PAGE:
Small Communities, Big Divisions: Fostering Dialogue in Rural Arkansas with the Winthrop Rockefeller Institute
Late last summer, the Winthrop Rockefeller Institute (WRI) in Conway County, Arkansas, hired Essential Partners to offer two days of facilitation training to their program officers. The following week, the Arkansas Agriculture Secretary reached out to WRI to facilitate meetings of a task force on the use of the herbicide Dicamba.
Dicamba is one of the most effective herbicides for taming the spread of pigweed, an invasive plant threatening crops throughout the region.
Unfortunately, Dicamba also kills soybean crops whose seeds are not pre-treated for resistance to the herbicide. When Dicamba is used on one field, the herbicide can drift over neighboring fields and destroy another farmer’s crop.
Conflicts over herbicide drift have pitted neighbor against neighbor in a region where farmers are already struggling to survive. In October 2016, a dispute over Dicamba use resulted in the shooting death of a soybean farmer near the Missouri border.
The Arkansas Agriculture Secretary wanted an effective path through the heated, and now tragically violent debate.
Essential Partners Senior Associate Bob Stains leads a training session at the Winthrop Rockefeller Institute
With coaching from Essential Partners Senior Associate Bob Stains, and the skills they developed during their EP training, the Winthrop Rockefeller Institute staff initiated a series of dialogues about the use of Dicamba. Farmers, seed dealers, product manufacturers, and crop consultants came together to share emotionally wrenching stories, building trust and understanding.
“In the work around Dicamba,” said WRI's Chief Programs and Marketing Officer, Janet Harris, “the dialogue had to come first and inform the decision-making process, because even in this very small and homogeneous population, folks had become deeply divided. Those differences were born from very strongly held moral values and beliefs on both sides.”
Harris explained that reflective structured dialogue allowed the participants to hear the “why” behind the “what.”
“Most importantly,” she said, “even though they weren’t unanimous in their final recommendation, they could look across the table at someone who disagreed and still empathize with that person’s story.”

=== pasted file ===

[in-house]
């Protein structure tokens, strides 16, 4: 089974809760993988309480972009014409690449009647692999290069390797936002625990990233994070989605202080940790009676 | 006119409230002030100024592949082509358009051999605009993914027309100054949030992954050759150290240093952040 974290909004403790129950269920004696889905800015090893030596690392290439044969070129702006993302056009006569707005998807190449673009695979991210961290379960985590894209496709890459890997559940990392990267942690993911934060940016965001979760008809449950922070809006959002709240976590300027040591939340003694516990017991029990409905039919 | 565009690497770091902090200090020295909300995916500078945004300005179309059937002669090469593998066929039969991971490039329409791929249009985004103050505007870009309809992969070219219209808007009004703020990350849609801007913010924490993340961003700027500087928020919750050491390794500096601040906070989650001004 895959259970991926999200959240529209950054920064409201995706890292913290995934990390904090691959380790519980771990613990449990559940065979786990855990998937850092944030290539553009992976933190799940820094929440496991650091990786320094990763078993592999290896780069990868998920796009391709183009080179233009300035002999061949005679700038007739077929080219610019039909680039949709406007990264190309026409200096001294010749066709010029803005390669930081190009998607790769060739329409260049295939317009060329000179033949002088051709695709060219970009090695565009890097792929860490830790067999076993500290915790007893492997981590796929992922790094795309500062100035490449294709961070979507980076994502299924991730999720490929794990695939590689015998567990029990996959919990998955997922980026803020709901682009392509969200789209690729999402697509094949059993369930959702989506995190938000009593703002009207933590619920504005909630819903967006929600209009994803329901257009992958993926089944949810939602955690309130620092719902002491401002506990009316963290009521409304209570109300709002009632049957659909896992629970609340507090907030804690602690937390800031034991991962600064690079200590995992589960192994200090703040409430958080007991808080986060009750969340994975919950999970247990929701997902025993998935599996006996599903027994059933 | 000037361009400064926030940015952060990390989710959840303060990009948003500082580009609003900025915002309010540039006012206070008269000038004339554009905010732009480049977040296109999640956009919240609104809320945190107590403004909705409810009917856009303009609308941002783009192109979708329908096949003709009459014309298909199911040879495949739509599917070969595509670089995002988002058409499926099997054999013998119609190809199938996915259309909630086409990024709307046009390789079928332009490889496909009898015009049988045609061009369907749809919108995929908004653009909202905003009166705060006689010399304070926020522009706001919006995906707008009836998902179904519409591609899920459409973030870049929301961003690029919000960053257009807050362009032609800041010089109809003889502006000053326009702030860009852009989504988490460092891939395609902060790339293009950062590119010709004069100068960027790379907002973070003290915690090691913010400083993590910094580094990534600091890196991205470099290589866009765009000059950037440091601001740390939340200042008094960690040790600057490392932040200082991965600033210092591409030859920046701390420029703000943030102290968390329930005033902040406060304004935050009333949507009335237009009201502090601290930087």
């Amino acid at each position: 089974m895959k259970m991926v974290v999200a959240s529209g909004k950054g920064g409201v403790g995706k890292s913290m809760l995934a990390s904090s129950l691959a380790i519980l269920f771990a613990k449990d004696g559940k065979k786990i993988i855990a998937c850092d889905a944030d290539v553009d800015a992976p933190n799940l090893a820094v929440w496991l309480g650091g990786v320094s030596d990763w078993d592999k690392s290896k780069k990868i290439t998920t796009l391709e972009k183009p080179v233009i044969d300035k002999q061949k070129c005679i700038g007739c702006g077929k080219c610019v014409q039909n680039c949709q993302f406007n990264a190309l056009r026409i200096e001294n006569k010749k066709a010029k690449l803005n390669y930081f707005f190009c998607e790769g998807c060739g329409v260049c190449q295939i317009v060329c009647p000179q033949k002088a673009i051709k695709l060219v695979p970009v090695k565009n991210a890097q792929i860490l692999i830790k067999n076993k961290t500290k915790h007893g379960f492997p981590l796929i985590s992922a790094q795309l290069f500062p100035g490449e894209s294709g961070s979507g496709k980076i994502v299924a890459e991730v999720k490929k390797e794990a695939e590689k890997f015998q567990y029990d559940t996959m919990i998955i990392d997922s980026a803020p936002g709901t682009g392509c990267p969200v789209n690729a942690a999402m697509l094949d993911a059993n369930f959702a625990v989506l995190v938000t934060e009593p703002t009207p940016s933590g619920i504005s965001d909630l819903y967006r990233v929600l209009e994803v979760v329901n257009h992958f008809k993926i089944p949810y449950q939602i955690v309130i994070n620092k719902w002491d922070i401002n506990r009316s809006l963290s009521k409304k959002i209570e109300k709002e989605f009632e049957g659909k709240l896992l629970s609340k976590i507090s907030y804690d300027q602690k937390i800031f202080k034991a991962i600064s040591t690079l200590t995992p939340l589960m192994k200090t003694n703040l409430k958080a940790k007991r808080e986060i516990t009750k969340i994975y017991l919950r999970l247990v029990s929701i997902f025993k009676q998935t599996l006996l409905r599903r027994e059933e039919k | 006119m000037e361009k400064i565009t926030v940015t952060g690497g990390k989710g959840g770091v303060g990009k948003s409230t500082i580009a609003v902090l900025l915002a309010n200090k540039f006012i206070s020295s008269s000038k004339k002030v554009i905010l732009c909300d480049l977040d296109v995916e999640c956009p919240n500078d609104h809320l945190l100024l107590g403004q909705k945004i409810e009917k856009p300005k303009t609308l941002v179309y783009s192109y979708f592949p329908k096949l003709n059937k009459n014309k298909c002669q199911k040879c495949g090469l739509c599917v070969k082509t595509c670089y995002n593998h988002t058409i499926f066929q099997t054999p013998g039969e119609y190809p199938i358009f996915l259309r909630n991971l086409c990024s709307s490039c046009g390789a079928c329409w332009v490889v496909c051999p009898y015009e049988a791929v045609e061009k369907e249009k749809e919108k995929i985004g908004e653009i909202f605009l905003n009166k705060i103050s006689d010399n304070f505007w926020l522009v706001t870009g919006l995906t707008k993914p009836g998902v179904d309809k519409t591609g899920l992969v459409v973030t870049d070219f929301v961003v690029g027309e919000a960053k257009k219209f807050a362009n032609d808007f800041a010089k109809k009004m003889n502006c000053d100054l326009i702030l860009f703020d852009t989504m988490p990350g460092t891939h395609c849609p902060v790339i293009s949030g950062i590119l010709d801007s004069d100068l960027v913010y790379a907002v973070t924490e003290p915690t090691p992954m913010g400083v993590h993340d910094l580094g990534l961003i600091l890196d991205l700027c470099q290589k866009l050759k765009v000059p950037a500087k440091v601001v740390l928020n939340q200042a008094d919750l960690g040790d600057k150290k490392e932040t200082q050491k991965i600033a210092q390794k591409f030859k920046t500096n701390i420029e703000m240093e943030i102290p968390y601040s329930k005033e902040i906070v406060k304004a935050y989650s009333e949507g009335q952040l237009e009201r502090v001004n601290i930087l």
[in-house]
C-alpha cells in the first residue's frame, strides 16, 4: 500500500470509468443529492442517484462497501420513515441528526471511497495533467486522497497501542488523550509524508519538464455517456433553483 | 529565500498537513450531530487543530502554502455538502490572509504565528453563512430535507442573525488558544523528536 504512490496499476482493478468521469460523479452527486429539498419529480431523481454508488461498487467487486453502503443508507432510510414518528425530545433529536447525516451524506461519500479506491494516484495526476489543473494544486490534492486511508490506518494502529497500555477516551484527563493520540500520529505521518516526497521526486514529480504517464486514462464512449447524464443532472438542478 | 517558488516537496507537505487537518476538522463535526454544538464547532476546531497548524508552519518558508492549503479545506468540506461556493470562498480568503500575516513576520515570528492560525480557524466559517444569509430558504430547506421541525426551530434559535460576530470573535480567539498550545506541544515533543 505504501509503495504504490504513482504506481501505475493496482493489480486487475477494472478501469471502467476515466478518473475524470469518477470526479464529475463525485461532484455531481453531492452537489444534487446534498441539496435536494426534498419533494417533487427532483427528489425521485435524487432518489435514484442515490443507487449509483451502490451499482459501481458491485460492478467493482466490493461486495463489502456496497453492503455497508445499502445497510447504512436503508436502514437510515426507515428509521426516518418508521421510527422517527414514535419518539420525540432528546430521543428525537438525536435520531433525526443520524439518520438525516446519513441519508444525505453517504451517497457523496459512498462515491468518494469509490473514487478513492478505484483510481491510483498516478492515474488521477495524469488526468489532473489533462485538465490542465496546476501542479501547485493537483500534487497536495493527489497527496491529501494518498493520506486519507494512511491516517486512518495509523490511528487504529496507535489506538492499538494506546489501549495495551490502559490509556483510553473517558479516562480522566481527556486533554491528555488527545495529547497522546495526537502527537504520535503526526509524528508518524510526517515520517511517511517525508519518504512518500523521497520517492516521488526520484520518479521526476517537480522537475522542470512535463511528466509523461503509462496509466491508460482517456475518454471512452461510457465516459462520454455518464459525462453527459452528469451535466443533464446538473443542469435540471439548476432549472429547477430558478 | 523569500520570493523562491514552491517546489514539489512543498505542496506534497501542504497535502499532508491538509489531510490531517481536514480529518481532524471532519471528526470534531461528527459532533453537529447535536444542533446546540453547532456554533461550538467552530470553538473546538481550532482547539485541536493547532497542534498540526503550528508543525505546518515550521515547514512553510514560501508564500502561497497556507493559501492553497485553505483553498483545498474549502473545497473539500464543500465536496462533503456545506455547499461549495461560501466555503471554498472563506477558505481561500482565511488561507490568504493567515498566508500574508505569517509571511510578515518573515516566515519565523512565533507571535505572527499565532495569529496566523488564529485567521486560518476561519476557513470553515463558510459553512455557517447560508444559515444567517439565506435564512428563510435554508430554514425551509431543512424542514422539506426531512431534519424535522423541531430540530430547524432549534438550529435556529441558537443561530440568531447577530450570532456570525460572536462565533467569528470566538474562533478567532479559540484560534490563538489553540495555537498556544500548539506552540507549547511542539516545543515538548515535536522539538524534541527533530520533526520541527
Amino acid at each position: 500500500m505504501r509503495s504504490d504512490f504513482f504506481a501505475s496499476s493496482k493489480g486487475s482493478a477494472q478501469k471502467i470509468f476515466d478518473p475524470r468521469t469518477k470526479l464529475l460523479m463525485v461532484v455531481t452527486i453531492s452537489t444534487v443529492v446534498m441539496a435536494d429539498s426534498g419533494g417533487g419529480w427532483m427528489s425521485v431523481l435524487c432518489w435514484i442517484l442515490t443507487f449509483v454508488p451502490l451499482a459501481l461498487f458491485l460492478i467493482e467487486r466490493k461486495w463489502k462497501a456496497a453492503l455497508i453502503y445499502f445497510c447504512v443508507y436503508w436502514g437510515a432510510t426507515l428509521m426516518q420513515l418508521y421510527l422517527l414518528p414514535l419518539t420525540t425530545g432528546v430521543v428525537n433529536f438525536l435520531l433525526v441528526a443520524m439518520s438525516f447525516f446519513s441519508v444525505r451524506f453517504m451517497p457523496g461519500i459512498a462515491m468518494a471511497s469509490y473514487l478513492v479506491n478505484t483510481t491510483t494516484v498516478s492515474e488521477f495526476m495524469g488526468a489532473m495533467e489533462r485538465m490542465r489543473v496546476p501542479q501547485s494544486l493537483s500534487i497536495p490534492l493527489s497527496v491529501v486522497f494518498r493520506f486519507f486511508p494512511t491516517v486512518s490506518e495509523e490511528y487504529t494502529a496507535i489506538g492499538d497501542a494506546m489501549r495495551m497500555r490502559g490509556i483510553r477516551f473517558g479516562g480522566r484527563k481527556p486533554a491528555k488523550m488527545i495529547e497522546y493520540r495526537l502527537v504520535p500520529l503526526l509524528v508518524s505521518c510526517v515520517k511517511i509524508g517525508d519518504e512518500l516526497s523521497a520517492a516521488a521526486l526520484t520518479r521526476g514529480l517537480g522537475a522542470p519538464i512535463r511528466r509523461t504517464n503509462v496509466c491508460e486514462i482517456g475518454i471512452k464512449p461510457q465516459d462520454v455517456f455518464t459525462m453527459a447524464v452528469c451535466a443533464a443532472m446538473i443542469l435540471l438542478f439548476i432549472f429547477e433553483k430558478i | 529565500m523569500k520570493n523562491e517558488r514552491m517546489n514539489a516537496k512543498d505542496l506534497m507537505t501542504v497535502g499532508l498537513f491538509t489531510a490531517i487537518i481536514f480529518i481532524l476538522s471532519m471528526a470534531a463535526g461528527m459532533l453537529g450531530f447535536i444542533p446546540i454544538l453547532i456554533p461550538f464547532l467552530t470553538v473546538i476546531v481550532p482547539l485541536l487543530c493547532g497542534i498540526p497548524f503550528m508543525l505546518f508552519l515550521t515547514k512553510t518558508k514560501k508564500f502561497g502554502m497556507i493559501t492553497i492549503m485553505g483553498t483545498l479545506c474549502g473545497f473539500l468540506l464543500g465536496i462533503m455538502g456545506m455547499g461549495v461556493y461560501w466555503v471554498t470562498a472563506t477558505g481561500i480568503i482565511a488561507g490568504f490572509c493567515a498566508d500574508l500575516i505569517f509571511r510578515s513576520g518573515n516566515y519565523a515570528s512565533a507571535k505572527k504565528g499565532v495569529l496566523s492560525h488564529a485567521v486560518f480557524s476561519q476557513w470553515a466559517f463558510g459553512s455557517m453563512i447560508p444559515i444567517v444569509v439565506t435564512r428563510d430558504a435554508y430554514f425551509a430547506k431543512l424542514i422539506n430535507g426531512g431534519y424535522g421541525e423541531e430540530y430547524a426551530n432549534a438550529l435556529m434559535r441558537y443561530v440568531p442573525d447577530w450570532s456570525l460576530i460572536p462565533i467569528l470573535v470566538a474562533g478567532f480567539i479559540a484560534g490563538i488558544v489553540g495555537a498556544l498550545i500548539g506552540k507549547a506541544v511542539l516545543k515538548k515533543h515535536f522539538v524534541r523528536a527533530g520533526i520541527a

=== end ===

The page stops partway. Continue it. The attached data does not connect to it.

WRI helped the group arrive at a policy recommendation, which was adopted by the state agency. And despite significant legal challenges as well as dissenting views, the members of the WRI dialogue group remain firm in their recommendation almost a year later.
The dialogue had to come first and inform the decision-making process, because even in this very small and homogeneous population, folks had become deeply divided.
“What I think we did with Dicamba,” Harris noted, “was less about the regulation of an herbicide than it was about the preservation of human relationships. They understood and appreciated one another and rediscovered their common ground.”
Since then, the Winthrop Rockefeller Institute has integrated reflective structured dialogue into many more projects.
“The learning we received from Essential Partners has helped us open up space for people to have difficult conversations in a different way. The more we do this, the more we realize that dialogue has to be a part of all our work.”
Most recently, WRI has employed EP’s dialogue techniques in a community development program, Uncommon Communities. They hope to encourage leaders in Arkansas’ rural communities to become catalysts for positive change and economic growth.
Even in small rural communities, Harris observed, there are rivalries and real differences of belief. And that’s where EP’s dialogue practices help.
“It’s not just a matter of civility,” she said. “It’s about our ability to foster mutual understanding across deep differences.”